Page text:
Widespread, often in hot dry mixed deciduous woodlands at medium to low altitudes, in riverine vegetation and miombo woodlands near rivers, on Hyphaene, Adansonia, Colophospermum, Ficus, Brachystegia, Parinari, Terminalia, Uapaca and Albizia spp., also sometimes on rocks in shade, rarely in forest 0–1700 (2200) m.
Read more of cultivation of Ansellia africana Lindl.
This is a very variable plant, and several species have been described over the years, differing mainly in the size and pattern of the markings of the flowers. The habitat is also varied – while it is predominantly a plant of woodland in hot dry, relatively low-lying areas, it can also occur in forest and at quite high altitudes. However, there seems to be little correlation between the characters and all forms tend to intergrade.
Trop. & S. Africa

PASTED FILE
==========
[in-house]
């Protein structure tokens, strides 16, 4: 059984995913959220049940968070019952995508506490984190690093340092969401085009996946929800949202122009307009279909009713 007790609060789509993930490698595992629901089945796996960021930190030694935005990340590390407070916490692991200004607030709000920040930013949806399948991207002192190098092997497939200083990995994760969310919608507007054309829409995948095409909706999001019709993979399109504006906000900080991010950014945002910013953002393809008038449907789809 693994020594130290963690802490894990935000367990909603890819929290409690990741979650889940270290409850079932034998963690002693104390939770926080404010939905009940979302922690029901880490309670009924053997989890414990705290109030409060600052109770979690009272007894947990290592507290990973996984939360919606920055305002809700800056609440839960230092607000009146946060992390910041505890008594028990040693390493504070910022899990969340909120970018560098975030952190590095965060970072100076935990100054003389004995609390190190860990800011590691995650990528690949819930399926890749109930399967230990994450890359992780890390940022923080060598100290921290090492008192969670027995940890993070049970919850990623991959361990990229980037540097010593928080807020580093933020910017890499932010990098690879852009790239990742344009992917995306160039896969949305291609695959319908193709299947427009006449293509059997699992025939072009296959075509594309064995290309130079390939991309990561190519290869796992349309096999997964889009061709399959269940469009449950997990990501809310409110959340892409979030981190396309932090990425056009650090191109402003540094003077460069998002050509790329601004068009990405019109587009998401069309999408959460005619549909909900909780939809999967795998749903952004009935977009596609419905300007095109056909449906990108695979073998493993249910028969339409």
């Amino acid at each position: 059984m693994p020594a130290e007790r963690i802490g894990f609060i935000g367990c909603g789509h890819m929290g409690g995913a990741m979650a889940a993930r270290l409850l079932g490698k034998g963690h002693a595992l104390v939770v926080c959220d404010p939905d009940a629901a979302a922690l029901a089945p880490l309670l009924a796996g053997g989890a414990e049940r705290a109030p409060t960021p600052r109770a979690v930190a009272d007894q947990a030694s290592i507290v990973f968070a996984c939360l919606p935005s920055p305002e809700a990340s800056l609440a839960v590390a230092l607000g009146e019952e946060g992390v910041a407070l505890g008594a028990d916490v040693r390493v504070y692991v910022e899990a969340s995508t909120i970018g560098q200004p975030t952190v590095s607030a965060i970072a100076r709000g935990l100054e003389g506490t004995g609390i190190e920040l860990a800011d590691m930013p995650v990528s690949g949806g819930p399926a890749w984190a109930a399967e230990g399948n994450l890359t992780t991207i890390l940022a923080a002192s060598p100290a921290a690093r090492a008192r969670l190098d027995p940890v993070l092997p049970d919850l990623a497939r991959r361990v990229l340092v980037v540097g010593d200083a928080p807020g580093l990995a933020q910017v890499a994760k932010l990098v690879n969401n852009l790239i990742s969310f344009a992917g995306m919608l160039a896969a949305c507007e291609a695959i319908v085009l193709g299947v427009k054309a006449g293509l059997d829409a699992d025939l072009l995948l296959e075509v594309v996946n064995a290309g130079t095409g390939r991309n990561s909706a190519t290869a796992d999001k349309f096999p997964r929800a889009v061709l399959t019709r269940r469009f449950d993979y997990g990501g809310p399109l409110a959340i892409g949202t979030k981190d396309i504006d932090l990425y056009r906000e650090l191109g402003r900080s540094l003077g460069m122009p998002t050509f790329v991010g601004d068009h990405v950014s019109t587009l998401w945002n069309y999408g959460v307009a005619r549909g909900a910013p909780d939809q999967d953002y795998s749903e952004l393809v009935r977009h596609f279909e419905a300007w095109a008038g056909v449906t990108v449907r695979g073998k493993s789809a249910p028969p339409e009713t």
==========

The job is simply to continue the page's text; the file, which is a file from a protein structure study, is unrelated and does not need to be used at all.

The Orchids of South Central Africa Williamson 1977; Wild Orchids of Southern Africa Stewart, Linder, Schelpe & Hall 1982; Malawi Orchids Vol 1 La Croix 1983; Flora of Tropical East Africa Orchidaceae Part 2 Cribb 1984; The Manual of Cultivated Orchids Bechtel, Cribb, Laurent 1992; The Illustrated Encyclopedia of Orchids Pridgeon 1992; Manual of Orchids Stewart 1995; The Orchids Of Kenya Stewart 1996; African Orchids in the Wild and Cultivation La Croix 1997; Flora Zambesiaca Vol 11 Orchidaceae Part 2 Pope 1998; Orchids of Southern Africa Linder & Kurzweil 1999; 4; Flora's Orchids Nash and La Croix 2005; Field Guide to the Orchids of Northern South Africa and Swaziland McMurty, Grobler, Grobler & Burns 2008